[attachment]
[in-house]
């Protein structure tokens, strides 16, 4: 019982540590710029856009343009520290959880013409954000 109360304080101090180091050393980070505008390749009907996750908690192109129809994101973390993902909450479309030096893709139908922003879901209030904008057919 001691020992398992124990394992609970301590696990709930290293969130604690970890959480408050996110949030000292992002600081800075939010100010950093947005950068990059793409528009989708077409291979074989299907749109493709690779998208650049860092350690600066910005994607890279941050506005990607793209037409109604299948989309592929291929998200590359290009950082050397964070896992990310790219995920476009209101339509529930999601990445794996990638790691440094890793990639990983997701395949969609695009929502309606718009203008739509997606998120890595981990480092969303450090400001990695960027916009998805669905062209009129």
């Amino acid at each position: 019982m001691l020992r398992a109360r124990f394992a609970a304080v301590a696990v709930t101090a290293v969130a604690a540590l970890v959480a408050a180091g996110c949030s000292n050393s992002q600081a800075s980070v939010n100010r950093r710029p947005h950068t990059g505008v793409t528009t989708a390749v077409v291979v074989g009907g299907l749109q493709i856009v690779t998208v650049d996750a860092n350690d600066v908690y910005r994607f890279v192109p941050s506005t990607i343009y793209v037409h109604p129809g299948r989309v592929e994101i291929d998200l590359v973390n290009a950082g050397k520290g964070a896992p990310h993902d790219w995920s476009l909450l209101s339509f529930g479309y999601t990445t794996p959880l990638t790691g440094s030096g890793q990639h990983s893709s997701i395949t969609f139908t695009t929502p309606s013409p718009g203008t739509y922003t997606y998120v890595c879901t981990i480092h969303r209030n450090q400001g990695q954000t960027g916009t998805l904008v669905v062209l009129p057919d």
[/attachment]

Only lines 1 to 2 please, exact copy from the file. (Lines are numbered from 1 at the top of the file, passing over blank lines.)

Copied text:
[in-house]
């Protein structure tokens, strides 16, 4: 019982540590710029856009343009520290959880013409954000 109360304080101090180091050393980070505008390749009907996750908690192109129809994101973390993902909450479309030096893709139908922003879901209030904008057919 001691020992398992124990394992609970301590696990709930290293969130604690970890959480408050996110949030000292992002600081800075939010100010950093947005950068990059793409528009989708077409291979074989299907749109493709690779998208650049860092350690600066910005994607890279941050506005990607793209037409109604299948989309592929291929998200590359290009950082050397964070896992990310790219995920476009209101339509529930999601990445794996990638790691440094890793990639990983997701395949969609695009929502309606718009203008739509997606998120890595981990480092969303450090400001990695960027916009998805669905062209009129």